Florida Ranked Top Ten in the Nation in Education

By: Florida Dept. of Education Email
By: Florida Dept. of Education Email

~ 2009 Quality Counts report highlights the continued progress of the state’s education system ~

Governor Charlie Crist recently announced that Florida’s education ranking jumped from 14th to 10th in the nation, and its overall grade improved from a C-plus to a B-minus, according to the 2009 Quality Counts: Portrait of a Population report.

The report, issued annually by Education Week, tracks state policies and performance across key areas of education and assigns each state with an overall letter grade to signify their education standing in the nation.

This improvement builds on last year’s drastic improvement that took Florida from 31st in 2006 to 14th in 2007.

“I congratulate Florida’s educators and students for their continued hard work in the pursuit of learning,” Governor Crist said. “The Quality Counts report released today clearly indicates that Florida schools are on the right track and that our students are being prepared to compete with students across the nation. I am committed to building upon the tremendous progress made in the last two years and under Governor Jeb Bush’s leadership.”

This year’s edition of the report grades states based on their performance and policies in six distinct education areas: Chance for Success; Transitions and Alignment; School Finance; K-12 Achievement; Standards, Assessments, and Accountability; and the Teaching Profession. Beginning this year, the report updates data in three of those areas (Chance for Success, Transitions and Alignment, and School Finance) and combines it with the previous report’s grades for the remaining categories. The overall grade assigned to each state is the average score for all six categories.

"This is a stunning achievement that further cements Florida’s status as a national leader in education,” said Commissioner of Education Dr. Eric J. Smith. “We are a state with high expectations for our youth and I’m proud to see that our efforts are creating a more successful future for our children.”

Florida's grade in the Transitions and Alignment category was a C-plus, which was above the national average of a C. This section indicates if states have performed actions such as adopting a definition of school readiness, requiring high school students to complete a college-preparatory curriculum to earn a diploma, and adopting definitions of college and workforce readiness.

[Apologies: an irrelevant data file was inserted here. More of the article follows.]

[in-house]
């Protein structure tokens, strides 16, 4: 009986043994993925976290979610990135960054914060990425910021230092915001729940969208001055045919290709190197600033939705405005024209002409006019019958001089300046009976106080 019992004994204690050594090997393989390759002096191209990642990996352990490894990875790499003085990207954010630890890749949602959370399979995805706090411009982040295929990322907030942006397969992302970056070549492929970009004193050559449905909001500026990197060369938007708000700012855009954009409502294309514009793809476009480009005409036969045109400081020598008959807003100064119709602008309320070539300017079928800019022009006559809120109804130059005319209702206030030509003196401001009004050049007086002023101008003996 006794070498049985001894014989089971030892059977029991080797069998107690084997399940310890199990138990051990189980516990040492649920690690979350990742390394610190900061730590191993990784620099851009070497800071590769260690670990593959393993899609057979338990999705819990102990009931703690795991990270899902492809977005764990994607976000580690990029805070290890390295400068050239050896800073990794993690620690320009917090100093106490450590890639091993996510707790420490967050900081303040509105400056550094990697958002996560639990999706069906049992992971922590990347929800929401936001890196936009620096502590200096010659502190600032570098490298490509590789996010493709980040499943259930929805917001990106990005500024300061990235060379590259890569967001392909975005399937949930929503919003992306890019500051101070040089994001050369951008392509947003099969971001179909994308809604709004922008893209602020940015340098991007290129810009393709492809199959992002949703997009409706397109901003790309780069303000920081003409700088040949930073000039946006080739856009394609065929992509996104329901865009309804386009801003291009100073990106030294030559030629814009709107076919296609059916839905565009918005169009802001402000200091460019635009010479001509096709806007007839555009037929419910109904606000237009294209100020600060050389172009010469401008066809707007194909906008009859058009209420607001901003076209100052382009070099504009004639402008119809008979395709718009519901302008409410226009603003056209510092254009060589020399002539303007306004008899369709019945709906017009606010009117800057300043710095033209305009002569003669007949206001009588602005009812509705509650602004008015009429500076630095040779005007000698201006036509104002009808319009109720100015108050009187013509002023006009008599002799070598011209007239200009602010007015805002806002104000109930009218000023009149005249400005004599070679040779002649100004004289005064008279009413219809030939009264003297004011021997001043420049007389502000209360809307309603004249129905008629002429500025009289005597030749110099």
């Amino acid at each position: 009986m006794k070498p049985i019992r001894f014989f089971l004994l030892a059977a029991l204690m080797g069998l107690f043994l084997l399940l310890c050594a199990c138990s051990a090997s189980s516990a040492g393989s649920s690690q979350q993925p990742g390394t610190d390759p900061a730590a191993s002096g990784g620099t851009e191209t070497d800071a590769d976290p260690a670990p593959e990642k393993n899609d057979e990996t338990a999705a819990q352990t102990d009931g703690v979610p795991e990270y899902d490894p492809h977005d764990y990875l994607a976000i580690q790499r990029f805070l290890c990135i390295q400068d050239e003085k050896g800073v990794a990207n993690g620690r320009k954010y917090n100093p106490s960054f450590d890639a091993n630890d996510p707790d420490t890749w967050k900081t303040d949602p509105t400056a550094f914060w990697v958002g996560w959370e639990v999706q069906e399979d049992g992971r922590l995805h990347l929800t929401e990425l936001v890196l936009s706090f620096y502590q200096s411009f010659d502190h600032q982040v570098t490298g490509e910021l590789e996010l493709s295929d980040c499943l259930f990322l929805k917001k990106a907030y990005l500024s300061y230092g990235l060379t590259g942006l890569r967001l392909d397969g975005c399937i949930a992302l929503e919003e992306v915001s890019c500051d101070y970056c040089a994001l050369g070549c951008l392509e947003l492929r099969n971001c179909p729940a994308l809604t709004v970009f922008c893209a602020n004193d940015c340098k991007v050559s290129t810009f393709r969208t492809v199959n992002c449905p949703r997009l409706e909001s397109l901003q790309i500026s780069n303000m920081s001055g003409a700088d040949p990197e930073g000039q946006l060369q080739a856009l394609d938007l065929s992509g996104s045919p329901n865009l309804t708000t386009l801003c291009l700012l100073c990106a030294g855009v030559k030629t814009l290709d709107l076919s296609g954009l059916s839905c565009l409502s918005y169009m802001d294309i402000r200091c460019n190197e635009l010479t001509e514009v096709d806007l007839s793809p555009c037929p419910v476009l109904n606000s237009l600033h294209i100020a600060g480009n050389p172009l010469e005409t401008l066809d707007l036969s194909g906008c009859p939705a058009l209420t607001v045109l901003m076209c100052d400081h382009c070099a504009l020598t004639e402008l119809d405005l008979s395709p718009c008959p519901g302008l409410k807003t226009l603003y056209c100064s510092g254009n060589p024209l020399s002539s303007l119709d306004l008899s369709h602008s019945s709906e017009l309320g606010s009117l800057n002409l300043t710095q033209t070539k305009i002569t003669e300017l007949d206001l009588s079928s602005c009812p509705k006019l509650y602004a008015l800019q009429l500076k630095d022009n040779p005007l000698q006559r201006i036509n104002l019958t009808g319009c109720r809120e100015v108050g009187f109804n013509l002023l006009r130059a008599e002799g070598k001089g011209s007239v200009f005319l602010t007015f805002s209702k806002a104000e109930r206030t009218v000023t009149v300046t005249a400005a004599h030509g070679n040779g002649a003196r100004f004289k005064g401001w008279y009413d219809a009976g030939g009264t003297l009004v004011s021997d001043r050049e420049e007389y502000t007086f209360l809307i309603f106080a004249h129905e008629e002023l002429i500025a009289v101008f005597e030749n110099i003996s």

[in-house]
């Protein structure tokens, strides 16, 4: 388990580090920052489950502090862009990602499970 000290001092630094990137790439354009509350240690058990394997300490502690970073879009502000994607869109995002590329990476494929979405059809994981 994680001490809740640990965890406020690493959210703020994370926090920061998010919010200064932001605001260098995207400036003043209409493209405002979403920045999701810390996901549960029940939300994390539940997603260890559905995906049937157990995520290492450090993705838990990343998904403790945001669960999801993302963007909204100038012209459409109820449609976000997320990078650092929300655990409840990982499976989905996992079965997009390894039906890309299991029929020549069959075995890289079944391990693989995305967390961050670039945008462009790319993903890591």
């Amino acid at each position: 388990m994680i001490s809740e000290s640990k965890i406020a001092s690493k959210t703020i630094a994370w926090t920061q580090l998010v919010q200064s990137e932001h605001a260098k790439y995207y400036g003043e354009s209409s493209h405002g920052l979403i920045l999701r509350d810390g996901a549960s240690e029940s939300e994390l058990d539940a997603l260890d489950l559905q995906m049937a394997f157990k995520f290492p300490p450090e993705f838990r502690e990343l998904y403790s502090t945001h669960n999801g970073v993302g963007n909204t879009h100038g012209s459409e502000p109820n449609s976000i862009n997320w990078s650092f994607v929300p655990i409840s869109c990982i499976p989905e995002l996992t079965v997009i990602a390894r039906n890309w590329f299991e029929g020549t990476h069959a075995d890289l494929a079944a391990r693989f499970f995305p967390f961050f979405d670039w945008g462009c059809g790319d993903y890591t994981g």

The Chance for Success category looks at a state’s educational framework that spans a student’s life, from prekindergarten to the workforce. Florida tied the national average in this category with a C-plus and ranked ninth and 11th in Preschool and Kindergarten enrollment, respectively.

The state also ranked high in the Steady Employment indicator with a ranking of 12th place.

Florida also received high marks for the equity of its education spending, exceeding the national average in three of the four indicators for this subsection. The state’s overall grade in this section was a C-minus, which was below the national average of a C-plus.

For the three previous-year categories that were factored into this year’s score, Florida was ranked fourth in the nation for the Teaching Profession; seventh in the nation for K-12 Achievement; and 12th in the nation for Standards, Assessment and Accountability.

In addition to the six categories, the report includes an in-depth examination of the condition of English-language learners (ELL) in schools across the nation.

While this section did not receive a grade, it did single out states in its analysis. Florida was highlighted for leading the nation in the number of certified teachers in Federal Title III language instruction programs, and is one of only three states that requires all prospective teachers to show they are competent to teach ELL students.

Click here for more information about the report.

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  • by Bill Location: Panama City on Feb 12, 2009 at 11:06 AM
    These awards are given by people and groups that have no idea what is going on in the class room. Anyone who teaches for 5 years and then leaves education for more money, is not an educator.
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